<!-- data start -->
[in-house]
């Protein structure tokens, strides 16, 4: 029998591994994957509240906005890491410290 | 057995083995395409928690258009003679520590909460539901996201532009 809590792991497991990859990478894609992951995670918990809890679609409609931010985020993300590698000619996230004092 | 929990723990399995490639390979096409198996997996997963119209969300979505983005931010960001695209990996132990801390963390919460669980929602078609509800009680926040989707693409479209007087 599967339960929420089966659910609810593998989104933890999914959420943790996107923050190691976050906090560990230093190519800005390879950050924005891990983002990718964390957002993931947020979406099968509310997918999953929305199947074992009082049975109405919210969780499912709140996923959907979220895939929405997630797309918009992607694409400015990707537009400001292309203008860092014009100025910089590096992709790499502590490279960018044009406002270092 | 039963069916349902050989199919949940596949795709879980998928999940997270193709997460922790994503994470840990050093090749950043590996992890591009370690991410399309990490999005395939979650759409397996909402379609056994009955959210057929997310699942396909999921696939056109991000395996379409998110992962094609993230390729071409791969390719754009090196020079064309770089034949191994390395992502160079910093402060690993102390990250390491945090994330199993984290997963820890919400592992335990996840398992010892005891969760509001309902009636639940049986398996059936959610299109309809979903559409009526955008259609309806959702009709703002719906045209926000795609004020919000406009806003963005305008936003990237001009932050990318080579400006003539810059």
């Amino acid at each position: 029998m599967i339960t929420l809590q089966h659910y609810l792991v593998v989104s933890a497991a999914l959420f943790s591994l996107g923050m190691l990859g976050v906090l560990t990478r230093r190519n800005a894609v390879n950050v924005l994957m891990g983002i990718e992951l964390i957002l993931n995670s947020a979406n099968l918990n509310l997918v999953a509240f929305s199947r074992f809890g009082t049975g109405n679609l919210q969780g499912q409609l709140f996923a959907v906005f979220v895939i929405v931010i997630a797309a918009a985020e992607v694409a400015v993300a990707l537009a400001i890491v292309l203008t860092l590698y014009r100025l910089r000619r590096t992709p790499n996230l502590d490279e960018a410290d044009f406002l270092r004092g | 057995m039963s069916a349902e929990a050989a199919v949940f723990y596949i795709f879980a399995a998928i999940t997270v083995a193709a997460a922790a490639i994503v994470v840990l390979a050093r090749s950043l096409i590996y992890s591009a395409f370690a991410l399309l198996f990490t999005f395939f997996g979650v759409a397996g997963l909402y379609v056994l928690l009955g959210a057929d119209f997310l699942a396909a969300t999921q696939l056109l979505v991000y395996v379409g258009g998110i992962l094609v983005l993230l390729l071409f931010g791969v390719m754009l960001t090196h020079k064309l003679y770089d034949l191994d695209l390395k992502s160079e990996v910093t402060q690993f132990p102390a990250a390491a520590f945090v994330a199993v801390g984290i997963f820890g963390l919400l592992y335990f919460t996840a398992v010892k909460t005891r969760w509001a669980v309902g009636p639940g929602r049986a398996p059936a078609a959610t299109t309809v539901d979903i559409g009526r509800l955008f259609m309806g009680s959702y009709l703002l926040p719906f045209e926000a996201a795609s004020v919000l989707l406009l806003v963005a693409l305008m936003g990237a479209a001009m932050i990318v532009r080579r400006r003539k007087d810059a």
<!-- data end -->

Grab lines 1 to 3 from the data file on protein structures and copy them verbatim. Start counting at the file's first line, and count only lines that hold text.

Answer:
[in-house]
């Protein structure tokens, strides 16, 4: 029998591994994957509240906005890491410290 | 057995083995395409928690258009003679520590909460539901996201532009 809590792991497991990859990478894609992951995670918990809890679609409609931010985020993300590698000619996230004092 | 929990723990399995490639390979096409198996997996997963119209969300979505983005931010960001695209990996132990801390963390919460669980929602078609509800009680926040989707693409479209007087 599967339960929420089966659910609810593998989104933890999914959420943790996107923050190691976050906090560990230093190519800005390879950050924005891990983002990718964390957002993931947020979406099968509310997918999953929305199947074992009082049975109405919210969780499912709140996923959907979220895939929405997630797309918009992607694409400015990707537009400001292309203008860092014009100025910089590096992709790499502590490279960018044009406002270092 | 039963069916349902050989199919949940596949795709879980998928999940997270193709997460922790994503994470840990050093090749950043590996992890591009370690991410399309990490999005395939979650759409397996909402379609056994009955959210057929997310699942396909999921696939056109991000395996379409998110992962094609993230390729071409791969390719754009090196020079064309770089034949191994390395992502160079910093402060690993102390990250390491945090994330199993984290997963820890919400592992335990996840398992010892005891969760509001309902009636639940049986398996059936959610299109309809979903559409009526955008259609309806959702009709703002719906045209926000795609004020919000406009806003963005305008936003990237001009932050990318080579400006003539810059």
């Amino acid at each position: 029998m599967i339960t929420l809590q089966h659910y609810l792991v593998v989104s933890a497991a999914l959420f943790s591994l996107g923050m190691l990859g976050v906090l560990t990478r230093r190519n800005a894609v390879n950050v924005l994957m891990g983002i990718e992951l964390i957002l993931n995670s947020a979406n099968l918990n509310l997918v999953a509240f929305s199947r074992f809890g009082t049975g109405n679609l919210q969780g499912q409609l709140f996923a959907v906005f979220v895939i929405v931010i997630a797309a918009a985020e992607v694409a400015v993300a990707l537009a400001i890491v292309l203008t860092l590698y014009r100025l910089r000619r590096t992709p790499n996230l502590d490279e960018a410290d044009f406002l270092r004092g | 057995m039963s069916a349902e929990a050989a199919v949940f723990y596949i795709f879980a399995a998928i999940t997270v083995a193709a997460a922790a490639i994503v994470v840990l390979a050093r090749s950043l096409i590996y992890s591009a395409f370690a991410l399309l198996f990490t999005f395939f997996g979650v759409a397996g997963l909402y379609v056994l928690l009955g959210a057929d119209f997310l699942a396909a969300t999921q696939l056109l979505v991000y395996v379409g258009g998110i992962l094609v983005l993230l390729l071409f931010g791969v390719m754009l960001t090196h020079k064309l003679y770089d034949l191994d695209l390395k992502s160079e990996v910093t402060q690993f132990p102390a990250a390491a520590f945090v994330a199993v801390g984290i997963f820890g963390l919400l592992y335990f919460t996840a398992v010892k909460t005891r969760w509001a669980v309902g009636p639940g929602r049986a398996p059936a078609a959610t299109t309809v539901d979903i559409g009526r509800l955008f259609m309806g009680s959702y009709l703002l926040p719906f045209e926000a996201a795609s004020v919000l989707l406009l806003v963005a693409l305008m936003g990237a479209a001009m932050i990318v532009r080579r400006r003539k007087d810059a």